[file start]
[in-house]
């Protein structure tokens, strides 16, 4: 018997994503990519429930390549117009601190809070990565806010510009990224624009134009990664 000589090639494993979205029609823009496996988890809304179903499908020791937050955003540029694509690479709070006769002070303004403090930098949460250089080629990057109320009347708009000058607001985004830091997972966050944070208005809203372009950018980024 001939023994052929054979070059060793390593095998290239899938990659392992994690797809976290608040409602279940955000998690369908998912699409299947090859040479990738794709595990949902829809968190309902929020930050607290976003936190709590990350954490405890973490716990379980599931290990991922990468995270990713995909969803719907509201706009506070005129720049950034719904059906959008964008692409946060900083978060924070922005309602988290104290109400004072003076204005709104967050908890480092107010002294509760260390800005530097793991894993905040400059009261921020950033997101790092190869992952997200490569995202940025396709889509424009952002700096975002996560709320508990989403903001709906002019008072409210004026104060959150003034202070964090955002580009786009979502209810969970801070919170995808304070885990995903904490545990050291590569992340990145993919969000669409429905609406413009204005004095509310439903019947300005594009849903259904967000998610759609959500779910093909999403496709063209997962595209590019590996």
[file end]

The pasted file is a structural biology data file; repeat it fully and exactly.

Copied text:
[in-house]
């Protein structure tokens, strides 16, 4: 018997994503990519429930390549117009601190809070990565806010510009990224624009134009990664 000589090639494993979205029609823009496996988890809304179903499908020791937050955003540029694509690479709070006769002070303004403090930098949460250089080629990057109320009347708009000058607001985004830091997972966050944070208005809203372009950018980024 001939023994052929054979070059060793390593095998290239899938990659392992994690797809976290608040409602279940955000998690369908998912699409299947090859040479990738794709595990949902829809968190309902929020930050607290976003936190709590990350954490405890973490716990379980599931290990991922990468995270990713995909969803719907509201706009506070005129720049950034719904059906959008964008692409946060900083978060924070922005309602988290104290109400004072003076204005709104967050908890480092107010002294509760260390800005530097793991894993905040400059009261921020950033997101790092190869992952997200490569995202940025396709889509424009952002700096975002996560709320508990989403903001709906002019008072409210004026104060959150003034202070964090955002580009786009979502209810969970801070919170995808304070885990995903904490545990050291590569992340990145993919969000669409429905609406413009204005004095509310439903019947300005594009849903259904967000998610759609959500779910093909999403496709063209997962595209590019590996």